Natural History

Thu, 2009/06/25 - 8:04am | Your editor

      Because I am going with my grandchildren to the Natural History Museum Friday morning, this blog is being put out the night before. Natural History is its theme.

      After being ridiculed by a reader from Thailand for trying to correlate market movements with the weather, I was pleased that the same link drew a comment from Charles Payne, the TV broker. He wrote with a similar conclusion to mine: that irrational factors do impact on market trends:

  Read more »

Mind the Gap

Wed, 2009/06/24 - 8:12pm | Your editor

      Two years ago the Canadian press barons of the Thomson family took over the venerable Reuters press service to create a trans-Atlantic hybrid. The U.S. traded Reuters American Depositary Receipt was retained along with Reuters' original London listing, for the new entity, Thomson-Reuters. The main Thomson stock traded in Canada. Thomson-Retuers is called a dual-listed company.

       In yet another example of how markets do not work efficiently, despite theories, the ADR and the London stock traded at a persistent discount of about 15% from the Thomson-Reuters common stock listed in Toronto. Theories abound as to why this discount persisted. One is that because the Canadian stock the one controlled by the Thomson family members, it is less liquid and harder to short sell. Read more »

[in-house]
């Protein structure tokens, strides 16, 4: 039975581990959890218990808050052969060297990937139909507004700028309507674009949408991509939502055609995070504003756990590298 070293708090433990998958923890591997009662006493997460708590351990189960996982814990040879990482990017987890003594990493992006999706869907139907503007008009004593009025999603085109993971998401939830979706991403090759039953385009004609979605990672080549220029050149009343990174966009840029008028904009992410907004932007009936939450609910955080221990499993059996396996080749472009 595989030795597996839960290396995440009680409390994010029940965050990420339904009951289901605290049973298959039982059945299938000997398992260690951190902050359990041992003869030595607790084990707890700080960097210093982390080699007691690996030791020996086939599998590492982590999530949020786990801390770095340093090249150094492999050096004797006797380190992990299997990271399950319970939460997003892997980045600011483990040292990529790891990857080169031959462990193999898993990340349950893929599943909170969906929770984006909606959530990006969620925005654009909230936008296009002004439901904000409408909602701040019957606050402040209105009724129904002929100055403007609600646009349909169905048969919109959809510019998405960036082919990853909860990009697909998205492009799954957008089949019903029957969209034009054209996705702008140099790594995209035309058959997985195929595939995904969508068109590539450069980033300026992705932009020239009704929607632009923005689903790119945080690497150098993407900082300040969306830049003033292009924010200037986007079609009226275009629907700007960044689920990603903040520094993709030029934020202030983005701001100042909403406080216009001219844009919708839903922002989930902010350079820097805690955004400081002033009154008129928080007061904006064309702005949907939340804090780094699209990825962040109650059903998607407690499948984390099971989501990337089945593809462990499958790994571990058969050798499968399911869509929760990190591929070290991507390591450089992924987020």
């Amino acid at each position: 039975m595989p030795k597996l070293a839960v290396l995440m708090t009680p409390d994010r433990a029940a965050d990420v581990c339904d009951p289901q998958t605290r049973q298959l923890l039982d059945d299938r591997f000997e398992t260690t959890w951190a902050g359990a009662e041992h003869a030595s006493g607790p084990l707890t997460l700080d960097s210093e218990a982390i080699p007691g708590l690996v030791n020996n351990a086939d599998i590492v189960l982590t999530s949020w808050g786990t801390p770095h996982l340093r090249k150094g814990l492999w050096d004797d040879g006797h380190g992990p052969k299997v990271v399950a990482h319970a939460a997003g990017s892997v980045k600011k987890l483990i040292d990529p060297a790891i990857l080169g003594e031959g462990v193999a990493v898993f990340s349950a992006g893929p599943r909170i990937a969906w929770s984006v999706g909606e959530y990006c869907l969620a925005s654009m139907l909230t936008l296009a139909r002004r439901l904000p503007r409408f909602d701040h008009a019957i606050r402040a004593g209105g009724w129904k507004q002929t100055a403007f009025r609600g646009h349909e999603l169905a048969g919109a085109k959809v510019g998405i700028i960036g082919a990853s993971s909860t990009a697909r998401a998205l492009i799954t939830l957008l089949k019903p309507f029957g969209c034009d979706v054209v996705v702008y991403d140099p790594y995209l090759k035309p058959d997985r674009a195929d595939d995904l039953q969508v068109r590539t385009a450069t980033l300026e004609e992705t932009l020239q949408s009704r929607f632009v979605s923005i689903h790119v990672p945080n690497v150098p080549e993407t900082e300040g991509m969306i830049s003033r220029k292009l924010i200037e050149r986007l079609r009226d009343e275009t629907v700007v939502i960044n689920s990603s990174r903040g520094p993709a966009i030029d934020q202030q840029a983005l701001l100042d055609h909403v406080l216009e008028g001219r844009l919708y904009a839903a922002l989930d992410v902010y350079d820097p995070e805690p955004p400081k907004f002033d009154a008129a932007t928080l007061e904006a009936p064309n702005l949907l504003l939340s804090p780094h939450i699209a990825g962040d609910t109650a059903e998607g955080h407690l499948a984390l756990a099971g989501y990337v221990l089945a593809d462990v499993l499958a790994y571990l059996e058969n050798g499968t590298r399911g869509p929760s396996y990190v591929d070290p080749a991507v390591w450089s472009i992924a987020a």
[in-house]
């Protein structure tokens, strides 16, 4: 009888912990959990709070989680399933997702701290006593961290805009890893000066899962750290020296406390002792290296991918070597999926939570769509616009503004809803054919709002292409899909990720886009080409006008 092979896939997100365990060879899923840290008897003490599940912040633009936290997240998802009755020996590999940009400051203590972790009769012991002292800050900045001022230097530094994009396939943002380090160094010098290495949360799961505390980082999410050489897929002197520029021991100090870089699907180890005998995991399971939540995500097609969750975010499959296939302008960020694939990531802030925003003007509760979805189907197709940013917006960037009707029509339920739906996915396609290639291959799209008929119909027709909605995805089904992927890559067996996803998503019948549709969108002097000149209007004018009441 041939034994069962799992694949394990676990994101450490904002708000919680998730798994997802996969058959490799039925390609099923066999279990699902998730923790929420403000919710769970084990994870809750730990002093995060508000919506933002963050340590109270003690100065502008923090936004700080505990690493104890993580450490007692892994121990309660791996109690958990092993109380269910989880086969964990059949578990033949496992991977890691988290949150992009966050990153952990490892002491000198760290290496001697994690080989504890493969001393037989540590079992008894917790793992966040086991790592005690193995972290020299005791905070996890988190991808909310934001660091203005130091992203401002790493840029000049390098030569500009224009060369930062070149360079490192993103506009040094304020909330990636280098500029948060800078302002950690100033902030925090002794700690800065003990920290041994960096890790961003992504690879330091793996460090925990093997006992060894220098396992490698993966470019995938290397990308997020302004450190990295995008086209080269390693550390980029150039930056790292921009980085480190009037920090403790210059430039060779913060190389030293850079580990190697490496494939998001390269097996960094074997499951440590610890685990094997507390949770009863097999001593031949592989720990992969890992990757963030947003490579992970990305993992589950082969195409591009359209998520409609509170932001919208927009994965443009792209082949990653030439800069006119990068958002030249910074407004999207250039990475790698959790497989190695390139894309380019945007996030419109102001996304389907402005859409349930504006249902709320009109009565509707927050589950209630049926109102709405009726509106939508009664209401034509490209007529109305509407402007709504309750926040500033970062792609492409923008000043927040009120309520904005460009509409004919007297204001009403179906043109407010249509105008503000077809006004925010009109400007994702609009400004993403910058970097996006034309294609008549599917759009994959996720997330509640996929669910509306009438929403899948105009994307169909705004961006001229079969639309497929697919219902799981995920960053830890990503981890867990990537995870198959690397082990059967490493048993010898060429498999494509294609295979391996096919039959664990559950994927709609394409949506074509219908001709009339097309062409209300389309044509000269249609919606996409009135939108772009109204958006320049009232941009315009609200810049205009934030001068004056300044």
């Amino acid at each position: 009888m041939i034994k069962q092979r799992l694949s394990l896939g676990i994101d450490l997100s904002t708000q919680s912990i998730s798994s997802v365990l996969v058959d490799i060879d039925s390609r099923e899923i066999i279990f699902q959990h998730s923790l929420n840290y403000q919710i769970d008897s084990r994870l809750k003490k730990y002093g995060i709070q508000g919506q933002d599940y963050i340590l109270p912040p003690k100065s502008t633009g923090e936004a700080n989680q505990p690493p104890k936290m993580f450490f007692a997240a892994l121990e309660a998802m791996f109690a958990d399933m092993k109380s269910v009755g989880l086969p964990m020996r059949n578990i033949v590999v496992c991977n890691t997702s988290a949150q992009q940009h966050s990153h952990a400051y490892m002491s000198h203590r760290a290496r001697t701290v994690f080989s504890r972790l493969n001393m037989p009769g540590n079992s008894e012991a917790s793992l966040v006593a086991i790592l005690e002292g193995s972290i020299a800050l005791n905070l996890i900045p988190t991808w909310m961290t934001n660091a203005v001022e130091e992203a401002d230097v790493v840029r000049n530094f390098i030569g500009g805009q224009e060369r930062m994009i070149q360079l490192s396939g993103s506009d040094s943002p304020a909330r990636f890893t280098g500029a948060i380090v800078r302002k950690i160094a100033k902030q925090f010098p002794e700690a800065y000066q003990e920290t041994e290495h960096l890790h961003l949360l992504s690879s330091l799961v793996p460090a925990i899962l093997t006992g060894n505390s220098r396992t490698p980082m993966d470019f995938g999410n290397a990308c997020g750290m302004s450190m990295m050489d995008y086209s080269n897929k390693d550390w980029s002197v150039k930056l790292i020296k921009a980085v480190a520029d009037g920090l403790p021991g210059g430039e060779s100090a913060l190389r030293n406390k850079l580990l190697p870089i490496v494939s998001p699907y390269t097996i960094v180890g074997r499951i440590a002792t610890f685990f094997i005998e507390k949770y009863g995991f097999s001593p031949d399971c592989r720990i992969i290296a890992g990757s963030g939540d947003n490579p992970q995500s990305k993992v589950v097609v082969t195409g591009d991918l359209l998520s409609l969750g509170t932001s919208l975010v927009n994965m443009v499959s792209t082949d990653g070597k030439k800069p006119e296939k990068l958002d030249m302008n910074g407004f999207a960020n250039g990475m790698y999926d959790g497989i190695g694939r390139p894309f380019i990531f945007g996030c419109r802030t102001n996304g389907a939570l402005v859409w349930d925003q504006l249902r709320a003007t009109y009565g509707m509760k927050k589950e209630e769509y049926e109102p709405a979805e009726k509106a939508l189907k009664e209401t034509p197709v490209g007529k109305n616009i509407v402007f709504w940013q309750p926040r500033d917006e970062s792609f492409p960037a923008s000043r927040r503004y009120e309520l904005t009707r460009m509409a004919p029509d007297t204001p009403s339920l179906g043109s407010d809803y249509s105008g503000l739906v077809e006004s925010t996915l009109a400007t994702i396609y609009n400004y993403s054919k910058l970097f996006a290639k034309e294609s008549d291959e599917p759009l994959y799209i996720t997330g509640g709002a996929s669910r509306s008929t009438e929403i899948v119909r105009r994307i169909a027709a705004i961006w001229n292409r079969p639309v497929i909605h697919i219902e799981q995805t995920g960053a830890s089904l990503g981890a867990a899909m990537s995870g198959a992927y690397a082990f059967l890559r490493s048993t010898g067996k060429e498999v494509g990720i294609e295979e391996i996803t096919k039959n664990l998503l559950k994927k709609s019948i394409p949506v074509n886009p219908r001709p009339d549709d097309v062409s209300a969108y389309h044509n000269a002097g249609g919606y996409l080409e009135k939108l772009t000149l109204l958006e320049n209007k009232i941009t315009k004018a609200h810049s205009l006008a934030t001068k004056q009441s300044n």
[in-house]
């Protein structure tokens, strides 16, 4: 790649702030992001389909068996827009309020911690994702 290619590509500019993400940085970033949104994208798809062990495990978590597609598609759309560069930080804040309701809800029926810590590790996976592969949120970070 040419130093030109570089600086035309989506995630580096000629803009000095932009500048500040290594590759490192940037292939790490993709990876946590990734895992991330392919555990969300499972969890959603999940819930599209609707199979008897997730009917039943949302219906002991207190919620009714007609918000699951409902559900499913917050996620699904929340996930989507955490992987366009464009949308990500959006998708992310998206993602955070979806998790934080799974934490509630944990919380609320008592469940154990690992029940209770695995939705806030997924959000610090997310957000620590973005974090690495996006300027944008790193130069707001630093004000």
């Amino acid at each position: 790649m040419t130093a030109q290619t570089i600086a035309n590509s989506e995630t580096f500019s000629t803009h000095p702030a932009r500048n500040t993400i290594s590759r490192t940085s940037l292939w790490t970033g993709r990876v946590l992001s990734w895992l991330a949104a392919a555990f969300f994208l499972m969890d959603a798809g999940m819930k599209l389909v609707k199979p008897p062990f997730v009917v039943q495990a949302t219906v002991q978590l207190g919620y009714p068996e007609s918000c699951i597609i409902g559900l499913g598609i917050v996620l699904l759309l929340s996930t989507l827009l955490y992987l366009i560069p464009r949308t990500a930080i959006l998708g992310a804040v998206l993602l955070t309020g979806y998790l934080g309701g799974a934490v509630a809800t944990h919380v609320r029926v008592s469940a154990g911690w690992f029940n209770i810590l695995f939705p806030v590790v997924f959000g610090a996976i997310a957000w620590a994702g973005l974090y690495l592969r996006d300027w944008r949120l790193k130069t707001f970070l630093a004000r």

This Too Shall Pass

Tue, 2009/06/23 - 3:05am | Your editor

      The current stock market correction is harder for internationalists like us than it is for regular S&P or Dow investors. That is because of the impact of currencies. The dollar is up again which is great if, like me, you are on vacation in a country whose currency has fallen, in this case sterling.

       But it is not so good when the market malaise combines with the rush to the greenback security blanket by world investors. This is happening now for a bunch of reasons. Elections abroad can hurt. Not only is the chaos in Iran leading world investors to seek a safe haven away from the Middle East and its risks; but also pending elections in Argentina have led citizens of that beleagured country to flee into dollars. Nunclear North Korea or Iran is terrifying; the prospect of nuclear Taliban winning Pakistan is more terrifying still. Perceptions of global political risk lead investors to a bolt-hole strategy. And the U.S. is the bolt-hole of choice. Read more »

Tacoma Rain and Gold Price

Mon, 2009/06/22 - 8:23pm | Your editor

     I got a scathingly negative e-mail from Paul Renaud (explanation of who he is below) saying I was trivializing this newsletter by writing about the possible correlation between weather and stock market performance. Actually my comments had a hidden intent.

 

     Any linkup between the weather outside and the performance of stocks clearly is irrational. And I was trying to say that markets actually are irrational.

  Read more »

Pray for Rain